The wire took a little longer to get in place. I being my wonderful self had a very awkward breast that was not playing ball. The pain I felt due to the repeat opening and closing of the plates was driving me mad, but the staff and surgeon who were doing the procedure were very supportive and understanding. When they finally got the mammogram image they wanted I was stood up.
Really I should of said something, but me and my impatient self said let’s get on with it. Well of cause I vomited and went to faint whilst clamped by my breast. The radiographer caught me and they released my breast quick smart. Why I keep fainting I do not know, but I was determined to get this procedure up and running. They discussed a way to alter the bed whilst keeping me flat and it worked. It was a little uncomfortable, but they were able to lay me on my side and get my breast clamped. She offered me more local anaesthetic and I waved it away. I said my breast is numb enough let’s get the wire in. All the staff loved my stubbornness to solve a very stressful situation. They kept stroking my hand and saying how brave I was. Once they had unclasped me and secured the wire we chatted a little until I had all the colour return to my pale cheeks. The wire incersion was pain free, but they kept repeating you are so brave. I would not say I am brave, but I would say I was determined to solve an issue that had plagued me for a whole year.
When I left the room Steve was there with my belongings from upstairs. He had seen the commotion that occurred and was concerned, but once he saw me laughing and joking with staff he was back to his normal relaxed self.
Steve escorted me back to the ward so I could be wheeled into theatre when ready.  Once there we had a laugh and joke with a nurse and I said he could leave.
He had been up half the night studying so he needed to catch up on sleep whilst Sophia was at school.
The wait was long and my stomach was churning with hunger. When the nurse took my sugar level it was still high from the sweet puff mince pie I hate at 10pm last night, but I can honestly say my stomach is empty of all liquid and grub now. Especially since I was trying to vomit downstairs and my stomach had nothing to vomit with.
After talking absolute nonsense with nursing staff on the ward and making them laugh. It was soon my turn to be escorted down to theatre. It is strange how you focus in on exit each time you walk down that long cold trek. The nurse chats with me to ease my nerves, but I’m OK!

In recovery it took ages for me to return back to the land of reality. My breast was still there with a neatly stitched incision well tapped up. My oncologist Miss S came to see me and reassured me all went as planned. Now it was a case of waiting to hear of the results of the tissue that was taken.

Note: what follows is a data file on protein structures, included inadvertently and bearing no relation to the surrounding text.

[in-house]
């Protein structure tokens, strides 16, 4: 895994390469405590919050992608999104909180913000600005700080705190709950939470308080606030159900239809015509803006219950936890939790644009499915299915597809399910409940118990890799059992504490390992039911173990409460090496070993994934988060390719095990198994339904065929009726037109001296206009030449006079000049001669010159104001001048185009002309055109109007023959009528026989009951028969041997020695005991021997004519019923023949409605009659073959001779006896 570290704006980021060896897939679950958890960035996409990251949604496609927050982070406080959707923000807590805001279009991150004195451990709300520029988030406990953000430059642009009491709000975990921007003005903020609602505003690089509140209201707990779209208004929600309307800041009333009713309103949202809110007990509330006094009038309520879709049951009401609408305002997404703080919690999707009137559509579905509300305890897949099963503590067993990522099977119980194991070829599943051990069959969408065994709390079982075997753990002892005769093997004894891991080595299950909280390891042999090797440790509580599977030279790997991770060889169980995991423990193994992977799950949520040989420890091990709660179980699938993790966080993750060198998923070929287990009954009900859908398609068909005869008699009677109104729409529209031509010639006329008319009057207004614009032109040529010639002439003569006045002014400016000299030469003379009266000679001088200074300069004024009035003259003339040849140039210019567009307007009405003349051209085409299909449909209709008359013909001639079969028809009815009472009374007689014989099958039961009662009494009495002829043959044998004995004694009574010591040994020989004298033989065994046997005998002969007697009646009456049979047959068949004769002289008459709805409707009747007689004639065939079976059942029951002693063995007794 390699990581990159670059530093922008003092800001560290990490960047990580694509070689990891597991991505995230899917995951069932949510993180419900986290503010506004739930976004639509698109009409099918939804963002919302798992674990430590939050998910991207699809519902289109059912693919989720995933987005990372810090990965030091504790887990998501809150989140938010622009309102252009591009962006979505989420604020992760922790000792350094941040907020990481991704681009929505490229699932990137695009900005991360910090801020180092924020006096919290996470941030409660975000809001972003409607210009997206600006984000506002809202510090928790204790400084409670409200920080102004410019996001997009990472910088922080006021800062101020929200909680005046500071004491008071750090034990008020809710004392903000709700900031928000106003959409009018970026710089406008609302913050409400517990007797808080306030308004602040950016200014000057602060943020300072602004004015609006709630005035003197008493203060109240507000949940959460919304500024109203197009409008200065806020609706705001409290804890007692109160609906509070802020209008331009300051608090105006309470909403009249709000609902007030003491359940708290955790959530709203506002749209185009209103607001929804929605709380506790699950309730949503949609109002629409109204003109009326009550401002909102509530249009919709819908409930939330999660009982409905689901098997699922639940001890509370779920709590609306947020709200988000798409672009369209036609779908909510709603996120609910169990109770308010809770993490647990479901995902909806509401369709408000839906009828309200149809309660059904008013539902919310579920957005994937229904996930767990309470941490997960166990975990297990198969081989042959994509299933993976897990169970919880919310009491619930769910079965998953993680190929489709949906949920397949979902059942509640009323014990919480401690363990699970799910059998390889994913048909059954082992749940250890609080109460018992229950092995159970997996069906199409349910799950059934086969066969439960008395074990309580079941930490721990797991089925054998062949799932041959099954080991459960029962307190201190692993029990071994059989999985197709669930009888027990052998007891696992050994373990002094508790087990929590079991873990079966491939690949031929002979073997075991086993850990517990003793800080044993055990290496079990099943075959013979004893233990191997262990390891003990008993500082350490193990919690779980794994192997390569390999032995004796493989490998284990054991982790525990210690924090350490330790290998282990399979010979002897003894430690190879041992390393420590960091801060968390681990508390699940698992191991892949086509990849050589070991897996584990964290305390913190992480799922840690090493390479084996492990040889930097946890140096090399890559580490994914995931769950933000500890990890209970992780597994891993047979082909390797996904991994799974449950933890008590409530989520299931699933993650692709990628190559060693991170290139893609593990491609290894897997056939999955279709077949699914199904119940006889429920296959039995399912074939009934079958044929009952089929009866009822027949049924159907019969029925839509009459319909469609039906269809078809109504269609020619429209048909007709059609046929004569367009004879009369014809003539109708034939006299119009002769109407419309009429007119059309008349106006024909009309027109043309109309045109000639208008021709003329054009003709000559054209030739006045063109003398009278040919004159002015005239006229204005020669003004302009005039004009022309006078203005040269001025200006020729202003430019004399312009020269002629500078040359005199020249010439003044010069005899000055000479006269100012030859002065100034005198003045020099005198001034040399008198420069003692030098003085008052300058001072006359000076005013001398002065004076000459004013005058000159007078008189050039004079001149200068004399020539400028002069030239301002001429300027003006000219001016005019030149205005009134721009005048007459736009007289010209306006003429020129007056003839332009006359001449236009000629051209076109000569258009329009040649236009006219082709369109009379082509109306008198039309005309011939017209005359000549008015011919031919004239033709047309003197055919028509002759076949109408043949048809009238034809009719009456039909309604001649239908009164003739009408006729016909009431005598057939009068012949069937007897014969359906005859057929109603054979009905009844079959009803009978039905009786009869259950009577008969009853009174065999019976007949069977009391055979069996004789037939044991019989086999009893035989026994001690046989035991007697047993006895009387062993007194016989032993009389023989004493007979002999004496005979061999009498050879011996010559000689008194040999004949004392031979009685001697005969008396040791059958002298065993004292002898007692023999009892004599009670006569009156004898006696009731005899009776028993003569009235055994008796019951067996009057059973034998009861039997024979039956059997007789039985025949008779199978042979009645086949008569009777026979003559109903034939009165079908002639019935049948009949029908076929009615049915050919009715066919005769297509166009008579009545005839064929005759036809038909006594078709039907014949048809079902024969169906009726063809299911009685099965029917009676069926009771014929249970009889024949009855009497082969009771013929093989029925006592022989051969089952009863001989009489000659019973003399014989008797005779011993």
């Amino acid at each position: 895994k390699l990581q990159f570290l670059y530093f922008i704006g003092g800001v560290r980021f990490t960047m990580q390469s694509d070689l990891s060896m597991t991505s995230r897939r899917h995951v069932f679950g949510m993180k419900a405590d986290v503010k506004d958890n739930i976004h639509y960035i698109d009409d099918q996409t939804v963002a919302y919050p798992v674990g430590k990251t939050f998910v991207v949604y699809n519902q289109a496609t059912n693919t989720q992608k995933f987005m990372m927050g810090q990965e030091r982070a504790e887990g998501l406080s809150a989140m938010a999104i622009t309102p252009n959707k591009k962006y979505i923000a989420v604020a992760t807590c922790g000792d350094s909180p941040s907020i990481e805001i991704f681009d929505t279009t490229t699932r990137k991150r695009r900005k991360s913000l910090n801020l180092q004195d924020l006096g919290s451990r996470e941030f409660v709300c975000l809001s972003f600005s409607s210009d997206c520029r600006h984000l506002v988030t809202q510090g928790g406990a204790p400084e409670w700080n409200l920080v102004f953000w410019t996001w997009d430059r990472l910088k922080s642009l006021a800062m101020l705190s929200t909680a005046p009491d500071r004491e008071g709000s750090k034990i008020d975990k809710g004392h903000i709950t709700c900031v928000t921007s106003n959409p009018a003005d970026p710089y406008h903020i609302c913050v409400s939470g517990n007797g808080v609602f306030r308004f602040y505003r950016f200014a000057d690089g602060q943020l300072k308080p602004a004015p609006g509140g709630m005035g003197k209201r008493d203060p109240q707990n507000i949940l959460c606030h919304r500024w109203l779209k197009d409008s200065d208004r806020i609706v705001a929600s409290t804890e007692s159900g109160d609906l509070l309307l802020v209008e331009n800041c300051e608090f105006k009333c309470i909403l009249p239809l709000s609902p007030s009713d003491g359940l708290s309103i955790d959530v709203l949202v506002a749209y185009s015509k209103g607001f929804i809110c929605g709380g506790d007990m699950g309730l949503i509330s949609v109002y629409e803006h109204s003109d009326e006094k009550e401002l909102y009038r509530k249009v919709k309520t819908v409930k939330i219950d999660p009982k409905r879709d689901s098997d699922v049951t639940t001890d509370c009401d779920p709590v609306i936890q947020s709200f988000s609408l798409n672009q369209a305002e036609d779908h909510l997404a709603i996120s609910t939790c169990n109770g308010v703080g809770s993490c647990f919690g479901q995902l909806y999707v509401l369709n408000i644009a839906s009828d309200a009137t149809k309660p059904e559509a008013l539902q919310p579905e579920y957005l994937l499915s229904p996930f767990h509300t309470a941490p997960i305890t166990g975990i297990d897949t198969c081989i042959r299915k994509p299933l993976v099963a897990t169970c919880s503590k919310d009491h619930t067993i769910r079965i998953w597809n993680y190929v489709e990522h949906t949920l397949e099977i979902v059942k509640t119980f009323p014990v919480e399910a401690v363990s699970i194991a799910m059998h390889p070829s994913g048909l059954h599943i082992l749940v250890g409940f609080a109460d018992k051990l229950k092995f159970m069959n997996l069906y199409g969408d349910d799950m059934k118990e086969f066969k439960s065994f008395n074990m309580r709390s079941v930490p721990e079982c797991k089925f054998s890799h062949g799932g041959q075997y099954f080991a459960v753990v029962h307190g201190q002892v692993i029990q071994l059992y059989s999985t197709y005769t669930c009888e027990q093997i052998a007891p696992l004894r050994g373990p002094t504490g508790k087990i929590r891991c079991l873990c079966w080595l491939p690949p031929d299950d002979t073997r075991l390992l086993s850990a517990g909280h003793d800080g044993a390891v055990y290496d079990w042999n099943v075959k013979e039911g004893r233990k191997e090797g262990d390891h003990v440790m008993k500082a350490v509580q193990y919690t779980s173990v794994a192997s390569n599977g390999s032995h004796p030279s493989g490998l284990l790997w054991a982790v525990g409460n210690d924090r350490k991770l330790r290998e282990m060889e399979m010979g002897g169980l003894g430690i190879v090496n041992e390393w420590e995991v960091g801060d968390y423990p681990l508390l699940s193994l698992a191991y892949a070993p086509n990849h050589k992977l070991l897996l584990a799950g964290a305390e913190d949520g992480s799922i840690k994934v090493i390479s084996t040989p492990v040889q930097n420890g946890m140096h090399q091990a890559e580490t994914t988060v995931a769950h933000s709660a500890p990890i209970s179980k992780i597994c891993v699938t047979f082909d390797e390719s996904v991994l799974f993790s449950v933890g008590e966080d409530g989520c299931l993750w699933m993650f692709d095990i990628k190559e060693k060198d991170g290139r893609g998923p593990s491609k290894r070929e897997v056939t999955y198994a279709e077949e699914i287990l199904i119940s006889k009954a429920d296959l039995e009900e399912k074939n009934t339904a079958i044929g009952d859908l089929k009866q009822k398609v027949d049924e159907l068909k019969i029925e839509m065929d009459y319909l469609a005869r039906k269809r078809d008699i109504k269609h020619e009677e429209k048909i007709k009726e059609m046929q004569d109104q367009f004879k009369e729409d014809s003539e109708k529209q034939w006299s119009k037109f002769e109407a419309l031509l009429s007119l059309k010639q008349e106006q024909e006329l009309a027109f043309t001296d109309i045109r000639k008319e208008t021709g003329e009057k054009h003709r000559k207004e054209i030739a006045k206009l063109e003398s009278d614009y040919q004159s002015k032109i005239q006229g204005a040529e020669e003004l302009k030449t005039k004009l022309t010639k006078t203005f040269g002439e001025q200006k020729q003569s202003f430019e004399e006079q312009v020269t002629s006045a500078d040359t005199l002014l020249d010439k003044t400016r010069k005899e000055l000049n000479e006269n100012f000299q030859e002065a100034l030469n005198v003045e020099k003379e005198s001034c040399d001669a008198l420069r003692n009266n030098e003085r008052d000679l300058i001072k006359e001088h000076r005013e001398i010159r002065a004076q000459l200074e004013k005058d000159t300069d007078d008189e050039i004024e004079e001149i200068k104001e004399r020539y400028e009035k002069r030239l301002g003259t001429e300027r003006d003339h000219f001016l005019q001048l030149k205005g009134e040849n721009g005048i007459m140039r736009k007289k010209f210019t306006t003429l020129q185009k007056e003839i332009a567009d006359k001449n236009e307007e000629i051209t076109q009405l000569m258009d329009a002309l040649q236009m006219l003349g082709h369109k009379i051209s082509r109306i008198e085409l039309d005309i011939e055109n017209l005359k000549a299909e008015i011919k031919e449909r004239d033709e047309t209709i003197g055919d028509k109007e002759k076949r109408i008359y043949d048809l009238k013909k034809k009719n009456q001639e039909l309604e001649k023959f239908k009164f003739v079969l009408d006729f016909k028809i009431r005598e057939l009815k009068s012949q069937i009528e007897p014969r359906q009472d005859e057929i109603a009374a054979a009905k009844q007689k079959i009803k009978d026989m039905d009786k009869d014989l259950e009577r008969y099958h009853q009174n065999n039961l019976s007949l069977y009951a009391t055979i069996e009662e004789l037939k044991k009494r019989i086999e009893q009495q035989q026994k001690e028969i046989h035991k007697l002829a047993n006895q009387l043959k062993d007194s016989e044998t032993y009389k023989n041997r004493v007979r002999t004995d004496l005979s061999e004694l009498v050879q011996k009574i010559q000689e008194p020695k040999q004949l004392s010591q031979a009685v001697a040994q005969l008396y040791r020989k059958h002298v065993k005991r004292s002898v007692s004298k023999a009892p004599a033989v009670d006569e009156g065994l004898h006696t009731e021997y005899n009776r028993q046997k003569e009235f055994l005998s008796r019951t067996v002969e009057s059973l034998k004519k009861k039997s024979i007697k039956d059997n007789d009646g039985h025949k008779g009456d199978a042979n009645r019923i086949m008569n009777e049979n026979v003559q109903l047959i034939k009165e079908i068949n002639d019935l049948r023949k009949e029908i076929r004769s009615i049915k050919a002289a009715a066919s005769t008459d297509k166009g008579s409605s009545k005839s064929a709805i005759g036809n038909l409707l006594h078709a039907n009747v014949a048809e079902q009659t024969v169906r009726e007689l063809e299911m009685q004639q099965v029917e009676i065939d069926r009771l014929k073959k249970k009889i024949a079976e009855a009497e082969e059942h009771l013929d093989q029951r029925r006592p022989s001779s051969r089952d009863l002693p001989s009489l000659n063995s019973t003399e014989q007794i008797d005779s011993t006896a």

My breast actually felt different somehow. I no longer had the pain in my arm pit or the ache. It was as if the pressure had been released. I felt like jumping off my bed and going home there and then, but I was still groggy. I kept looking at my breast expecting it to return like a long lost tooth ache. Nope it had defiantly gone!
It is still only a few hours and they had packed the area well with pain relief.  Was the reply of one of the recovery staff when I mentioned it? I quietly laid there smiling at the fact the problem had finally been solve. Now I can lead a normal life without thinking about breast cancer. Yes! The results from the tissue have yet to come back, but I honestly don’t care.
It did not take long to be wheeled up onto the day release ward. The registrar came to visit me he told me in more detail what they had done. An area the size of a one pence piece had been removed right down to my breast muscle. The tissue was really dense on examination and they are holding out on results from the Histology lab. All I could say was, but the pain has gone! He said it is early days so wait and see. He was pleased I was a pain free after all this time, but their concerns are on the tissue sample that had been removed. Yes my fingers are firmly crossed for next week, but I'm just pleased to return home.

This is a link showing the wonderful Sharon Fox and the fabulous she has set up centre Plz Plz Plz order a calendar it is worth every penny. The proceeds also go to Macillian and St Giles.
http://www.bbc.co.uk/iplayer/episode/b00xjfj6/Inside_Out_West_Midlands_10_01_2011/
http://sharonfoxcancercentre.org.uk/shop/index.php?cPath=38&osCsid=8ac78000a5a1be8c3a266dd3ca8a047f